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Memo Pad: Not So Simple … A Bazaar Exit … Click

Not So Simple...A Bazaar Exit...Click

Glenda Bailey

Glenda Bailey

WWD Staff

NOT SO SIMPLE: In a surprising move, Time Inc. today will announce that Carrie Tuhy, the managing editor of Real Simple, is being moved off the magazine. Final negotiations with the magazine’s next managing editor are under way, with several sources saying that her replacement is expected to be Kristin van Ogtrop, Cindi Leive’s number two at Glamour.

This story first appeared in the March 28, 2003 issue of WWD.  Subscribe Today.

Tuhy is expected to become the editorial director of Real Simple and work on other development projects for the company. The announcement that Tuhy would be resigning as the magazine’s managing editor was made informally to members of the staff on Thursday afternoon, a Time Inc. source said. No one could be reached at press time at Glamour regarding the news of Van Ogtrop’s possible move.

The switch, characterized by several sources as the company’s decision, was particularly unexpected since Real Simple has been arguably the most successful Time Inc. launch since In Style debuted in 1994. But in private, the situation at the magazine was more troubled. Tuhy, according to several sources at Time Inc., had a tense relationship with Isolde Motley, the group’s corporate editor who is responsible for many of its women’s titles.

“Isolde is a smart woman,” said one source. “She had helped launch Martha Stewart Living and she had worked on This Old House. But her approach and Carrie’s could not have been more different. Isolde was all about service and Carrie was all about service with a soul, which was one of her phrases. They were both valid, but Isolde tipped in one direction and Carrie tipped in the other. And that was where the tension seemed to be.”

Tuhy may also have been emboldened, the source said, by the independence of Martha Nelson, who has had the clout to work free of Motley.

Launched in the spring of 2000, Real Simple had a rocky few months under editor Susan Wyland (a Martha Stewart alum), who was quickly given the hook. But after Tuhy took over, the magazine skyrocketed. In 2002, it finished the year with 879 pages of advertising, up 67.8 percent from the year before. Circulation rose to over 1.1 million, with newsstand sales jumping 20.3 percent to 335,000.

With its blend of service journalism tailored to the home, the magazine resonated with women who wanted simplicity and aesthetics. And amazingly, the magazine seemed not only impervious, but in fact, able to capitalize off the increasingly dour zeitgeist and consumers’ cocooning at home. It also provided advertisers with an alternative to Martha Stewart Living following Stewart’s legal troubles.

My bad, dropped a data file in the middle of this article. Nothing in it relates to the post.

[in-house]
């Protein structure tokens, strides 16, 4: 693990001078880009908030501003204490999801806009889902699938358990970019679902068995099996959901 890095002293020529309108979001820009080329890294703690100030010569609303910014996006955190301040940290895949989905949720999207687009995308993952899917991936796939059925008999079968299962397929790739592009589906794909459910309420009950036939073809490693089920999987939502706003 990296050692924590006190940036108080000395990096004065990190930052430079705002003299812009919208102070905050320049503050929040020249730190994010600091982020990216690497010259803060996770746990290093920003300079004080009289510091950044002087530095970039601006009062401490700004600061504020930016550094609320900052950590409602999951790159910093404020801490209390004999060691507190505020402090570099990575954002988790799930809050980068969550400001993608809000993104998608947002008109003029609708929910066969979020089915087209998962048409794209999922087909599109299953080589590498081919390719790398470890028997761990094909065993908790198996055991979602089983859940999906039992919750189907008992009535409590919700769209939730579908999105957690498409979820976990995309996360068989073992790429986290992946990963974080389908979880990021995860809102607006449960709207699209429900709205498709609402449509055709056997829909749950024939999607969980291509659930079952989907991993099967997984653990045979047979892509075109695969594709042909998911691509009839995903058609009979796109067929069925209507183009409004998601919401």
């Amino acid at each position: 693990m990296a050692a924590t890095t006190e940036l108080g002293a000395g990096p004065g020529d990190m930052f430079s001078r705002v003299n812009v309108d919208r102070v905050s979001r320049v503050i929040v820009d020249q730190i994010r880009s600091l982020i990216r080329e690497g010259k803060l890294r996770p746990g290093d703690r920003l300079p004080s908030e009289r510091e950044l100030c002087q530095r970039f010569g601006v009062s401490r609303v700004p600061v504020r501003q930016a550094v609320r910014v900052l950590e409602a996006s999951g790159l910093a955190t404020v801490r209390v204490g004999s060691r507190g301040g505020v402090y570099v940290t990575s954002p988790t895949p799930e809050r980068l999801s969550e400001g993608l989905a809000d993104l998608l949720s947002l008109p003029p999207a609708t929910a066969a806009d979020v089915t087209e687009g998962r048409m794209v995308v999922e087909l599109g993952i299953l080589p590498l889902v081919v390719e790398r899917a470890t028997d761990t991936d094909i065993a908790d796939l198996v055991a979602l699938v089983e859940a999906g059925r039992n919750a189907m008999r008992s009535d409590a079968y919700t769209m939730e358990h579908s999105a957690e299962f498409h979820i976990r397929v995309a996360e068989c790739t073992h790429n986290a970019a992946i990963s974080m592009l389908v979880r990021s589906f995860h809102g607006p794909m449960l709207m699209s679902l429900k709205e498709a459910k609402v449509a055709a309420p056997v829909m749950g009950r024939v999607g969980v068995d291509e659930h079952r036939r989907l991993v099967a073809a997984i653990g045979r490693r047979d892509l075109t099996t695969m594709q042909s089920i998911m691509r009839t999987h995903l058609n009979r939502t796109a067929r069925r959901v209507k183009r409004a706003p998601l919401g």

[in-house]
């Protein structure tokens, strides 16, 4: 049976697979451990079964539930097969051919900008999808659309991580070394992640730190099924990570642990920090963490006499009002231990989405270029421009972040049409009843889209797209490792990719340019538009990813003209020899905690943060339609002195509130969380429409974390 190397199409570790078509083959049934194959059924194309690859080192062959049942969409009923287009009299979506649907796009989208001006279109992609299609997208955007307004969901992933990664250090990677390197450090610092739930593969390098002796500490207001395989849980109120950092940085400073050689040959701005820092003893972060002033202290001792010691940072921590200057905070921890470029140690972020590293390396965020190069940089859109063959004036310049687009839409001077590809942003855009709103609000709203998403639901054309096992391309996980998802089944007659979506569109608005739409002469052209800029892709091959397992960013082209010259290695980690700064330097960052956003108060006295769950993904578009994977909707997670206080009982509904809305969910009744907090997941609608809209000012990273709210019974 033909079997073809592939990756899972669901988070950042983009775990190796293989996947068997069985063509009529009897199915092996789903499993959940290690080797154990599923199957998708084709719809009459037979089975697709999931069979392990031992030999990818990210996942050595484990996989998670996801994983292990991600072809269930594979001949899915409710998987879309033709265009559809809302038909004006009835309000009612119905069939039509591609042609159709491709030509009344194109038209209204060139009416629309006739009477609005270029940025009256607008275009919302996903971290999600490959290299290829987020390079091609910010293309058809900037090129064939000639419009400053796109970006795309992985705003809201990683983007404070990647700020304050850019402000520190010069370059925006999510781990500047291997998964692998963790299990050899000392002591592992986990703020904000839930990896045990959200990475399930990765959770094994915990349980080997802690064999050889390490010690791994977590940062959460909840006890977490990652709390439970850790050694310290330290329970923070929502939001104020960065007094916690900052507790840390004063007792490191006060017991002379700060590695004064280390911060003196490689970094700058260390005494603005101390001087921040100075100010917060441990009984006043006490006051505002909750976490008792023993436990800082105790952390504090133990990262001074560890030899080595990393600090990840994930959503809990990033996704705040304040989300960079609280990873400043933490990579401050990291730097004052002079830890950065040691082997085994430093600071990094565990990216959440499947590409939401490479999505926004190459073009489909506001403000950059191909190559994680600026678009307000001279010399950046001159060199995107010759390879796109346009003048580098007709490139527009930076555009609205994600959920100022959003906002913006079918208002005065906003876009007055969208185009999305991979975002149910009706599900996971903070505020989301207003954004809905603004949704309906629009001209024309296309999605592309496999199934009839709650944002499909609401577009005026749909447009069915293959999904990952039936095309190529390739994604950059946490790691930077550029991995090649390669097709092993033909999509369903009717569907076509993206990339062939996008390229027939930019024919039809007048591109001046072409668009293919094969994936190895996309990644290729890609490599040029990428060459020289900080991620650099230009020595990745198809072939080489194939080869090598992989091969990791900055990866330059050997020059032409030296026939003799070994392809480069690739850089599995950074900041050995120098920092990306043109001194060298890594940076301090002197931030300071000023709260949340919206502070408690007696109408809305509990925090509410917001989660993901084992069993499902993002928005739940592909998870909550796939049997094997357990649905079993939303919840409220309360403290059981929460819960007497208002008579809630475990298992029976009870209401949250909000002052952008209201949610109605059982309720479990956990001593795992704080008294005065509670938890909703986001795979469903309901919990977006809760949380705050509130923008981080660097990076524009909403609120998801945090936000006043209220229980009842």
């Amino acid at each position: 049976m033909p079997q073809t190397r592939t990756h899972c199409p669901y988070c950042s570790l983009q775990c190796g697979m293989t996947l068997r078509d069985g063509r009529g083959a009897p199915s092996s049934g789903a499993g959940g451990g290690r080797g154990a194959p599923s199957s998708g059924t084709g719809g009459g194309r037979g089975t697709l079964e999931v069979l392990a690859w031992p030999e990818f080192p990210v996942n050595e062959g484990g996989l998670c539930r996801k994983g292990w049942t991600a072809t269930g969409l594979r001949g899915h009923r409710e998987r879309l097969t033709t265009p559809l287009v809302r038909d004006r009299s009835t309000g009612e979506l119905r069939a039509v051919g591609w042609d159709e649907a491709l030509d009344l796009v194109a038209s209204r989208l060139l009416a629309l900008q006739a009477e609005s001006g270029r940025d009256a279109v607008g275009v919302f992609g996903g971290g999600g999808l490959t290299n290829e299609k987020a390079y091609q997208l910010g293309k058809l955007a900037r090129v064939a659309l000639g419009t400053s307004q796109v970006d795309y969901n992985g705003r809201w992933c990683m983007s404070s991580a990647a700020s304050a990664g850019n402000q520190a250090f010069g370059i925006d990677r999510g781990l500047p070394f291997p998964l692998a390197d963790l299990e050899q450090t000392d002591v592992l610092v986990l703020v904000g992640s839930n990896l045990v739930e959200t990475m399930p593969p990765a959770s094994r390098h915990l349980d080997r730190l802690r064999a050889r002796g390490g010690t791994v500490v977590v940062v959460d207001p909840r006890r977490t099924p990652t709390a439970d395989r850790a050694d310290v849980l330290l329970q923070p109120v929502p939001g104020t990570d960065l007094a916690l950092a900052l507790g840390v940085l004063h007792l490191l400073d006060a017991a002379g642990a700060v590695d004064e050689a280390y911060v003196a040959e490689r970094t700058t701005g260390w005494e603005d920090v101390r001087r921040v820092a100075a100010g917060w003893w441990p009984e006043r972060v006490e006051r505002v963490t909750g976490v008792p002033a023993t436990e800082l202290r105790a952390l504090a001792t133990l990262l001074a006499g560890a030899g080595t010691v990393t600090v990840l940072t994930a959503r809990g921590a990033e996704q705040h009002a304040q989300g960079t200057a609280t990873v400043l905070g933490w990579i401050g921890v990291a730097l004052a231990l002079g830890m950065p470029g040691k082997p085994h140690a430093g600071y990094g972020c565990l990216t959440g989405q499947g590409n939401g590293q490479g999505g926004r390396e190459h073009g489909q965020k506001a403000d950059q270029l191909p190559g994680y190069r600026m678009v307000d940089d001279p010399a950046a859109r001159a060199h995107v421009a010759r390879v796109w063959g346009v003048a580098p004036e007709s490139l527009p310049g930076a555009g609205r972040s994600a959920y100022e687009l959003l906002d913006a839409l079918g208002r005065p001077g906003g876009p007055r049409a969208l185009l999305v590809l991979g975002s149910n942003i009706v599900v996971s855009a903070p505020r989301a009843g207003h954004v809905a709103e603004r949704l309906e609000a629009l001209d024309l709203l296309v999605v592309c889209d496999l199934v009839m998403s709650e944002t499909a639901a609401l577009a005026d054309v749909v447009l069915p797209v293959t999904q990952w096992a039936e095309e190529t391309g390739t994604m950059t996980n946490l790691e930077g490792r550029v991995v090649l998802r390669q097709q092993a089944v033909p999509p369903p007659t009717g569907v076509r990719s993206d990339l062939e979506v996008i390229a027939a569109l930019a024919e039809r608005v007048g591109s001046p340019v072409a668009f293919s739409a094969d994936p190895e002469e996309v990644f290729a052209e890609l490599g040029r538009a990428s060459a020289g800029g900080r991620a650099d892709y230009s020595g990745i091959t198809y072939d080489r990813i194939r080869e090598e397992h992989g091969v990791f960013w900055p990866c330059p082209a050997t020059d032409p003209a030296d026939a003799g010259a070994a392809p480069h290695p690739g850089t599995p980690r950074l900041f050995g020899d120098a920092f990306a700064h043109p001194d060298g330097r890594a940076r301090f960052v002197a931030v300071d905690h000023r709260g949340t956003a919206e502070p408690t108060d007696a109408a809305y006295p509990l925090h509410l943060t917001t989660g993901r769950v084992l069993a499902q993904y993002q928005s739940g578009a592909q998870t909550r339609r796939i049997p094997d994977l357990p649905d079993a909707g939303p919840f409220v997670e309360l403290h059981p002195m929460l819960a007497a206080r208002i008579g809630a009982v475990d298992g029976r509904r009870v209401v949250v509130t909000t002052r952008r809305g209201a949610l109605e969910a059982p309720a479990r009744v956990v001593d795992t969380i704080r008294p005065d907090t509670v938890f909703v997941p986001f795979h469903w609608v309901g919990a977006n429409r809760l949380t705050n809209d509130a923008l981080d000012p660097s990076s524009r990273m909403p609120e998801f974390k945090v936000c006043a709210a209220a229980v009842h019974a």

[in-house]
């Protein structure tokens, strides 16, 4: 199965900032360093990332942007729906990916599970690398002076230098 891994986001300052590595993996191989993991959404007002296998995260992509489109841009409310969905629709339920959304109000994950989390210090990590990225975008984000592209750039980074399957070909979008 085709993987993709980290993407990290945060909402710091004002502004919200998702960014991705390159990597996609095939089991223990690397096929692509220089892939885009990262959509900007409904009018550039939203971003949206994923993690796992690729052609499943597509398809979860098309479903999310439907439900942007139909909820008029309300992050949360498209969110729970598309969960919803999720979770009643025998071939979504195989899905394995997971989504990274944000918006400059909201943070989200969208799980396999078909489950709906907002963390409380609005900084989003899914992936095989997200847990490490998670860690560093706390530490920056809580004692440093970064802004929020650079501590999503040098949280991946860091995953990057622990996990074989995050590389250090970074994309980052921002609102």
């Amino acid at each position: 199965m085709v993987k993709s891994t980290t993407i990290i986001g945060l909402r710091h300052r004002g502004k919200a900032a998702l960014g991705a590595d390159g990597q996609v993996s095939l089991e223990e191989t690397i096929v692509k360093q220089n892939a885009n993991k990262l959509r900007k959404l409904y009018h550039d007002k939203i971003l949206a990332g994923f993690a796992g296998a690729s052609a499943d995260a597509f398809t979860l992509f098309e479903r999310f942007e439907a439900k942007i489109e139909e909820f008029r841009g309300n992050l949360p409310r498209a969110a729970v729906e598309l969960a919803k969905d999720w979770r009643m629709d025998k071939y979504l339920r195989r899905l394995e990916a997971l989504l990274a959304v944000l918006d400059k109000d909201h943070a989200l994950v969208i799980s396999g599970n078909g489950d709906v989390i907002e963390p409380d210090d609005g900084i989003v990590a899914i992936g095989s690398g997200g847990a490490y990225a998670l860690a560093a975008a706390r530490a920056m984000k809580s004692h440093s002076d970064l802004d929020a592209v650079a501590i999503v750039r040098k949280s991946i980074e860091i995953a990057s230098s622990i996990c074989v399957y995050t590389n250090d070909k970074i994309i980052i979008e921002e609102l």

A BAZAAR EXIT: On Tuesday, WWD reported that Harper’s Bazaar fashion director Mary Alice Stephenson might be headed for television with a show for the magazine. While the editor is headed in that direction, it turns out her plans don’t involve a synergistic enterprise with the magazine after all. On Thursday afternoon, Hearst officials admitted that Stephenson is leaving the magazine on June 1.

In a statement, Bazaar editor in chief Glenda Bailey, for whom Stephenson also worked at Marie Claire, said, “Mary Alice has been an important member of my fashion team for several years. She has worked extremely hard and I wish her the very best.”

In private, though, the situation was described by insiders as less rosy than Bailey acknowledged. While the two women had a long and close relationship, Stephenson was said to have grown increasingly unhappy with the work environment at Bazaar in recent months and found TV an attractive alternative.

Stephenson is the second high-level exit at the magazine in recent weeks, following the resignation of publisher Cynthia Lewis, who left Bazaar to work on a shopping magazine the company is developing. She was replaced by Valerie Salembier, who moved over from Esquire.

A spokeswoman said that Bazaar expects to name a new fashion director shortly.

CLICK: The country may be at war and consumer confidence may be down, but designers are banking on the tried and true as they book campaigns for fall. For the most part, collaborations between designers and photographers will keep the same players. Gucci is being shot by Mario Testino; Prada and Valentino are being shot by Steven Meisel; Donna Karan by Mikael Jansson; Dior by Nick Knight; and Missoni by Mert Alas and Marcus Pigott. The duo are also expected to photograph the Louis Vuitton campaign, though it has not been booked yet. Mario Sorrenti is expected to shoot the Calvin Klein campaign with model Natalia Vodianova for the second season in a row. Carmen Kass, meanwhile, has reportedly been booked for the Chanel campaign being shot by Karl Lagerfeld.